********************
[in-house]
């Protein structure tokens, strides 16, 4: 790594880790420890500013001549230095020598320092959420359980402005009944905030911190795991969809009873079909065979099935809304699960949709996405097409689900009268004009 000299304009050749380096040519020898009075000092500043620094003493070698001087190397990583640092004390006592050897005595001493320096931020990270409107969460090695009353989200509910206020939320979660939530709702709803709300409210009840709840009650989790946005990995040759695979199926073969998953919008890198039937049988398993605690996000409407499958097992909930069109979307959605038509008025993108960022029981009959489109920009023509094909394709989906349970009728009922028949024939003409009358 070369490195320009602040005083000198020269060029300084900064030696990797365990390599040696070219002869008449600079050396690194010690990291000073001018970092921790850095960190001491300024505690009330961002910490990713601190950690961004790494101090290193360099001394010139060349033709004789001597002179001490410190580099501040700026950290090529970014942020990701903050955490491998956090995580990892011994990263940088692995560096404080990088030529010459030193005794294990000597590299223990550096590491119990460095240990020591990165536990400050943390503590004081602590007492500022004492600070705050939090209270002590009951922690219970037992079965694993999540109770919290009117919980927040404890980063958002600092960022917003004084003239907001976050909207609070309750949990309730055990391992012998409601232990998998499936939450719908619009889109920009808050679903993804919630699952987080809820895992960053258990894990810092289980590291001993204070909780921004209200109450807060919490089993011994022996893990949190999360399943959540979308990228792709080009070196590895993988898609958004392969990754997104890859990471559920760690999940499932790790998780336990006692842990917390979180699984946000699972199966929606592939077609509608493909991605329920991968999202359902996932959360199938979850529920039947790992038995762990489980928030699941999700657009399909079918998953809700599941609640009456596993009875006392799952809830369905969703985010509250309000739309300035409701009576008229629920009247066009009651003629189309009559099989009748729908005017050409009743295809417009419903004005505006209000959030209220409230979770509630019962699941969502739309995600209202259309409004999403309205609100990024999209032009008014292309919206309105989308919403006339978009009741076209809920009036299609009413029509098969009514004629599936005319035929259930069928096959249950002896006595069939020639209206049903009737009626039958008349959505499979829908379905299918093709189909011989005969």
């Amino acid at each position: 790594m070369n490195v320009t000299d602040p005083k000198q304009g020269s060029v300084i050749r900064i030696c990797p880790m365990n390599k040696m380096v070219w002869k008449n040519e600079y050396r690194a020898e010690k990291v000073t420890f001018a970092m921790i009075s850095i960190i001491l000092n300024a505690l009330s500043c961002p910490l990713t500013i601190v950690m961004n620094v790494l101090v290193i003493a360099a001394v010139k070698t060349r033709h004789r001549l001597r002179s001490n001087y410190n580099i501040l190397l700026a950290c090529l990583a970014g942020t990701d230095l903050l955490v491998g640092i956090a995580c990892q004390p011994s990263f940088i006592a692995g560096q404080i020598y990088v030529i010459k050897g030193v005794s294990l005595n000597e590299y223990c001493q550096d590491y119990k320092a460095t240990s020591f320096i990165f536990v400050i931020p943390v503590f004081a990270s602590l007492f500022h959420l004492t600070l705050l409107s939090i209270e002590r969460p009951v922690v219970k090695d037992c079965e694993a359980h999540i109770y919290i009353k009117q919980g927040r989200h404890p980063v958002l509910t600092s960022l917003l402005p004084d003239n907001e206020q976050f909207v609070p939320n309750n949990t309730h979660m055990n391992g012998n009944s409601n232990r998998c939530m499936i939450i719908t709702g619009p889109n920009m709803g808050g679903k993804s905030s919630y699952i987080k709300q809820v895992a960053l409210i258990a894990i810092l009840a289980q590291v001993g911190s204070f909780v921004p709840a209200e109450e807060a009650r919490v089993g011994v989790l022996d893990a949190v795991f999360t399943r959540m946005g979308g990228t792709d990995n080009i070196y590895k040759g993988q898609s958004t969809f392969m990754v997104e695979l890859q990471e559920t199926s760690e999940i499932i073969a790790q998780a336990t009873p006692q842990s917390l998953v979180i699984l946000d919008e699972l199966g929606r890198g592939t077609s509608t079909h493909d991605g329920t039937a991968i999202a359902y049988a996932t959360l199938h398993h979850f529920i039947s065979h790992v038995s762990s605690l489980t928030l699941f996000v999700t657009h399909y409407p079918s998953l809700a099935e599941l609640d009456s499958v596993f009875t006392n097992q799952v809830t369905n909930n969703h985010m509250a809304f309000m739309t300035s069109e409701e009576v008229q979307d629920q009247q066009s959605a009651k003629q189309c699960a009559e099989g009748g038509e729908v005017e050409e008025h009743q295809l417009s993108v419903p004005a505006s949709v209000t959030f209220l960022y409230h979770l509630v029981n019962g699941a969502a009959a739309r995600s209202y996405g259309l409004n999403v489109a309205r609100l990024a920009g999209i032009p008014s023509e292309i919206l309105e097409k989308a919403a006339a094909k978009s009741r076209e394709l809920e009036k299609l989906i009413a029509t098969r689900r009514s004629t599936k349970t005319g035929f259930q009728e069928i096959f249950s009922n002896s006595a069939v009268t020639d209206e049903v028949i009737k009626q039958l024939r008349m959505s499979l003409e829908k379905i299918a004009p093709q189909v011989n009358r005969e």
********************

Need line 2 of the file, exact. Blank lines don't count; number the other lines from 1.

């Protein structure tokens, strides 16, 4: 790594880790420890500013001549230095020598320092959420359980402005009944905030911190795991969809009873079909065979099935809304699960949709996405097409689900009268004009 000299304009050749380096040519020898009075000092500043620094003493070698001087190397990583640092004390006592050897005595001493320096931020990270409107969460090695009353989200509910206020939320979660939530709702709803709300409210009840709840009650989790946005990995040759695979199926073969998953919008890198039937049988398993605690996000409407499958097992909930069109979307959605038509008025993108960022029981009959489109920009023509094909394709989906349970009728009922028949024939003409009358 070369490195320009602040005083000198020269060029300084900064030696990797365990390599040696070219002869008449600079050396690194010690990291000073001018970092921790850095960190001491300024505690009330961002910490990713601190950690961004790494101090290193360099001394010139060349033709004789001597002179001490410190580099501040700026950290090529970014942020990701903050955490491998956090995580990892011994990263940088692995560096404080990088030529010459030193005794294990000597590299223990550096590491119990460095240990020591990165536990400050943390503590004081602590007492500022004492600070705050939090209270002590009951922690219970037992079965694993999540109770919290009117919980927040404890980063958002600092960022917003004084003239907001976050909207609070309750949990309730055990391992012998409601232990998998499936939450719908619009889109920009808050679903993804919630699952987080809820895992960053258990894990810092289980590291001993204070909780921004209200109450807060919490089993011994022996893990949190999360399943959540979308990228792709080009070196590895993988898609958004392969990754997104890859990471559920760690999940499932790790998780336990006692842990917390979180699984946000699972199966929606592939077609509608493909991605329920991968999202359902996932959360199938979850529920039947790992038995762990489980928030699941999700657009399909079918998953809700599941609640009456596993009875006392799952809830369905969703985010509250309000739309300035409701009576008229629920009247066009009651003629189309009559099989009748729908005017050409009743295809417009419903004005505006209000959030209220409230979770509630019962699941969502739309995600209202259309409004999403309205609100990024999209032009008014292309919206309105989308919403006339978009009741076209809920009036299609009413029509098969009514004629599936005319035929259930069928096959249950002896006595069939020639209206049903009737009626039958008349959505499979829908379905299918093709189909011989005969």